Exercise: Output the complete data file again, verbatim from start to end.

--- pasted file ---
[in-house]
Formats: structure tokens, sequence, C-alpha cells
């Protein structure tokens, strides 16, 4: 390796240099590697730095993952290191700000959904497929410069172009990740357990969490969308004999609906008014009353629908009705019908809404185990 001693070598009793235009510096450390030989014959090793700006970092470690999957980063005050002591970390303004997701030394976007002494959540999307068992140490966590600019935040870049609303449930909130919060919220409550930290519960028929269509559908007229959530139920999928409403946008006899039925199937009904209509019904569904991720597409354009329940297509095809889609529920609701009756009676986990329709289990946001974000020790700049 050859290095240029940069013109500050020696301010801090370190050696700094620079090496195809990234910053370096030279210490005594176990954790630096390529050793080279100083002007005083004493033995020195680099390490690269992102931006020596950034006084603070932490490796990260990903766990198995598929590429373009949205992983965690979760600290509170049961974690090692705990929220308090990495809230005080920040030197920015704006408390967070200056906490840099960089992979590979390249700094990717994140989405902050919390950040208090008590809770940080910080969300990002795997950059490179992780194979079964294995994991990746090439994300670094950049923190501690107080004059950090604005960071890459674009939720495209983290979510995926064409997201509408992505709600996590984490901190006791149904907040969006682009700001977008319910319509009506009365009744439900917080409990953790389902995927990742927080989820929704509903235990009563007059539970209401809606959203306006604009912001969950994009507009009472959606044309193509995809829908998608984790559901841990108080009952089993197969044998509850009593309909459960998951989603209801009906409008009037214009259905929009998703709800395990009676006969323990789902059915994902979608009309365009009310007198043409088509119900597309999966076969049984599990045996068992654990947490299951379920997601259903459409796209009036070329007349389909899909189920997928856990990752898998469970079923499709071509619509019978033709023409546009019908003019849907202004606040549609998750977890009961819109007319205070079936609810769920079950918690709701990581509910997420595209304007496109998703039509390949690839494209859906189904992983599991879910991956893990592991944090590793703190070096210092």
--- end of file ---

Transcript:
[in-house]
Formats: structure tokens, sequence, C-alpha cells
């Protein structure tokens, strides 16, 4: 390796240099590697730095993952290191700000959904497929410069172009990740357990969490969308004999609906008014009353629908009705019908809404185990 001693070598009793235009510096450390030989014959090793700006970092470690999957980063005050002591970390303004997701030394976007002494959540999307068992140490966590600019935040870049609303449930909130919060919220409550930290519960028929269509559908007229959530139920999928409403946008006899039925199937009904209509019904569904991720597409354009329940297509095809889609529920609701009756009676986990329709289990946001974000020790700049 050859290095240029940069013109500050020696301010801090370190050696700094620079090496195809990234910053370096030279210490005594176990954790630096390529050793080279100083002007005083004493033995020195680099390490690269992102931006020596950034006084603070932490490796990260990903766990198995598929590429373009949205992983965690979760600290509170049961974690090692705990929220308090990495809230005080920040030197920015704006408390967070200056906490840099960089992979590979390249700094990717994140989405902050919390950040208090008590809770940080910080969300990002795997950059490179992780194979079964294995994991990746090439994300670094950049923190501690107080004059950090604005960071890459674009939720495209983290979510995926064409997201509408992505709600996590984490901190006791149904907040969006682009700001977008319910319509009506009365009744439900917080409990953790389902995927990742927080989820929704509903235990009563007059539970209401809606959203306006604009912001969950994009507009009472959606044309193509995809829908998608984790559901841990108080009952089993197969044998509850009593309909459960998951989603209801009906409008009037214009259905929009998703709800395990009676006969323990789902059915994902979608009309365009009310007198043409088509119900597309999966076969049984599990045996068992654990947490299951379920997601259903459409796209009036070329007349389909899909189920997928856990990752898998469970079923499709071509619509019978033709023409546009019908003019849907202004606040549609998750977890009961819109007319205070079936609810769920079950918690709701990581509910997420595209304007496109998703039509390949690839494209859906189904992983599991879910991956893990592991944090590793703190070096210092």